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From: Anne Ogborn <>

Subject: IndiaRail Passes

Date: 09 Oct 1998 22:04:36 -0500




Julian.Rainbow@waii.email wrote:

> If you are living outside India, then you can buy an IndiaRail Pass
for the
> General sales Agent in countires such as UK, USA and America. This
allows
> you to book your seat upto 1 year in advance. I don't know the
current
> prices but in 1991 I booked a 30 day 1st class pass for about US $100
and
> all my reverations were made before I arrived, it saves a lot of
queing at
> windows. Foreign tourists and that includes Indians non-resident in
India
> get priority on the quotas. The GSA in England is SD Enterprises
Wembley
> Park Road, London. For the exatct address look in Lonley Plants India
> Guide or Royston Ellis India by Rail, which also have address for
other
> countires.
>
> Julian
>

The lonely planet guide says it's unlikly you'll save money doing this,
for what it's worth.

Annie

From: Apurva Bahadur <>

Subject: Re: Photos on IR. (fwd)

Date: 10 Oct 1998 00:40:08 -0500




VIRAF P.. MULLA wrote:

> The drivers are mostly friendly and often take you onboard just to
have
> some company and will often share their food.

This was once the rule rather than the exception. Many drivers used to
complain
if we went footplating with someone else.

> Unfortunately I don't have access to a scanner or I would have
scanned
> all our photographs for you to see.

I have a 24 bit scanner which has been really procured for rail
photography and
the internet reason under the guise of our profession suddenly
'demanding' a flat
bed scanner. The offer is open to all - I can scan and upload any pics -
even if
they are sent by snail mail to me.

> Just a thought, can we all members compile our railway photographs
in a
> book and publish it? Do we have to take a prior permission from the
> railways

I believe that most of the drivers (who are really quite innocent,
inspite of
living in a big, bad city like Mumbai - they have no time to mix with
the corrupt
commoners) have no idea about the kind of trouble they can get in if all
the
rules regarding common public on the footplate and photography (without
permit of
course) are thrown at them. It is best that these pics are in our
private
collection. Or the pics are uploaded with 'worked over' details - all
the railmen
in my pics can be found with missing / blurred heads and other
distinctive
features to prevent them being identified if the pics were to go to the
'wrong'
hands.

> Talking about taking friends in the cab - well I have managed 13 of
my
> Godrej collegues in a WCG banker from Lonavala to Karjat down the
ghats.
> Appu you were there at the Lonavala station to attend Model Railway
> Society - Pune's meet there remember? And Shrinivas and Sarosh were
> there in the cab with the whole lot.

Yes I remember that - the chiroot smoking driver still remembers that -
You did
this right under the nose of the Divisional Electrical Engineer - He was
wondering how so many guys got into a cramped WCG 2 cab. Viraf - we also
did the
crowding of a WCG 2 footplate the first time we met - You, your wife
Kashmira,
both your children, Anand (who is of course unmarried :-) ) Shyama and
me
Other times of overcrowding are during the retirement of Mumbai division
drivers
(who has a farewell party at Pune, Igatpuri and in Mumbai). A whole gang
(over
100 + at time ) travel with the driver to Pune and back to Mumbai -
those time
has lots of people in the both the cabs of the loco and in the passage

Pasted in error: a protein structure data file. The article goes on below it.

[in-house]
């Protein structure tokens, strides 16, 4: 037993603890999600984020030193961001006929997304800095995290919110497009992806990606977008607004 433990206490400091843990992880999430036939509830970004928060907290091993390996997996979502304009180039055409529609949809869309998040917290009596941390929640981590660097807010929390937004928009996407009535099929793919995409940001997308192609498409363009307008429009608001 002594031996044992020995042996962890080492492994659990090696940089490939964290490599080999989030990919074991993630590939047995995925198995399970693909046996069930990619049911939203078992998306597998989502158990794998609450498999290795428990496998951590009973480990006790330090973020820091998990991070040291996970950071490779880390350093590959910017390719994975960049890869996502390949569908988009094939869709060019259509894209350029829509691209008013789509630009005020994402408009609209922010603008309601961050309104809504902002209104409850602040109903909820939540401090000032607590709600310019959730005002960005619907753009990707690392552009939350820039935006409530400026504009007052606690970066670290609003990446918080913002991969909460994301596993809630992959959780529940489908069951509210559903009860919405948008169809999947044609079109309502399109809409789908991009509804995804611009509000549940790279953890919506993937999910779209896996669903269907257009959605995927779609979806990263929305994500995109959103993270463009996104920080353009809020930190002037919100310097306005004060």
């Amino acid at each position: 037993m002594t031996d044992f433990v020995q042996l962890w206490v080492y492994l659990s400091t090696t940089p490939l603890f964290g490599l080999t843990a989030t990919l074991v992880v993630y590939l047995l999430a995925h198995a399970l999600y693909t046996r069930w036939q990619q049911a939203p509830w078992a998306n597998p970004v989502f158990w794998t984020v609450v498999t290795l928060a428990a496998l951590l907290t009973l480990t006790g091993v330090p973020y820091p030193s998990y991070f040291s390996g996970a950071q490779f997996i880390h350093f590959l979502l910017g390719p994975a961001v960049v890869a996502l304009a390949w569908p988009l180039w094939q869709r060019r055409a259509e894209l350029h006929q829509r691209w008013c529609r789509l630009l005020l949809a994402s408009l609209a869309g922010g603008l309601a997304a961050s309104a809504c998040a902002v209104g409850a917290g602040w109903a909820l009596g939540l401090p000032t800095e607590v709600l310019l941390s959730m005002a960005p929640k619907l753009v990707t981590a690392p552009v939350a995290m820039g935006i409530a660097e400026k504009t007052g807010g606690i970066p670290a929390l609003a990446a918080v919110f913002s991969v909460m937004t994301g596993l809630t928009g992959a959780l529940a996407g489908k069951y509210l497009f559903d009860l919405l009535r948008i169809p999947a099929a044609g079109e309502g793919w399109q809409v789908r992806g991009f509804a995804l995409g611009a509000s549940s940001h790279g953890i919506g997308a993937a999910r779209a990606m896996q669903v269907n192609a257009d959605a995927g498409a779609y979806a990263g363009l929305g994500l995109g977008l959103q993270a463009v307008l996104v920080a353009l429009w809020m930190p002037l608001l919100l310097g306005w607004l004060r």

between
the two cabs.

> Just a note to add, we never take undue advantage of the goodwill
that
> exists between the railway staff & us.

We better not - One bad report and we all will be prevented from getting
anywhere
near a footplate in the future. Bad news spreads fast !

Apurva

PS : Did the gang see the Indian Rail Steam loco show on the National
Geographic
Channel last week ? I did not - my cable TV does not have National Geog
- yet -
he will from next week ! I would appreciate a small gist /. review of
what was
shown on this program from anyone who has seen this.

From: Apurva Bahadur <>

Subject: Re: Photos and the IR

Date: 10 Oct 1998 01:53:22 -0500




> (MAS-BLR-GOA-Bombay-Delhi-Hyderabad and back to Madras).

BLR is actually SBC in railway language. It should be MAS - SBC - VSG -
BBVT
(then !)- NDLS - HYB - MAS

> Anyway, at Londa I went to speak to the driver of the Golden Rock
YDM4A
> and with a little persuation he agreed to let me footplate the
oncoming
> 'ghat' section.

You have met one of the 'sweetest amongst the sweetest community' - a
driver
of the Hubli division. We have Hubli division on the Pune - Miraj -
Kolhapur
service and their hospitality and warmth to an outsider is exceptional.

Apurva

From: Dr. K.J. Walker & Mrs. M.E, Heath <>

Subject: Indrail Passes

Date: 10 Oct 1998 15:02:56 -0500


Dear all,
    I can offer a direct comparison of Indrail passes and "ordinary" tickets, since I've used both. "Ordinary" tickets offer you no special privileges. Before the computer booking system this often meant long queuing and problems with seat availability. It also meant that you paid all reservation fees and supplements.
    Indrail Passes (note NO "a") when first introduced were a truly terriffic bargain. But they became extremely popular, and my (unconfirmed) impression is that their price has risen far faster than the cost of living. However, they are still a very good deal, because they save immense hassle and confer certain really worthwhile privileges. First, once you have an Indrail, you have no further booking or reservation fees to pay. Second, telegraphic and advance booking is possible (it used to be 90 days in advance, but I note now 1 year?) simply by quoting the Pass serial number and passenger's name. Thirdly, possession of an Indrail generally means that you can access  the Tourist quota at any station having one, AND that -- provided only that some Congresswalla is not ahead of you -- you have a chance at any unused VIP quota seats. This is especially useful when something goes wrong (as it so often does -- not always IR's fault!) and you need a booking urgently out of Guntur or Ansansol or somewhere like that.  Fourthly, many stations have a Tourist guide or tourist booking counter where it is generally possible to get priority assistance (though avoid VT -- endless delays). Again, Indrail smooths your path.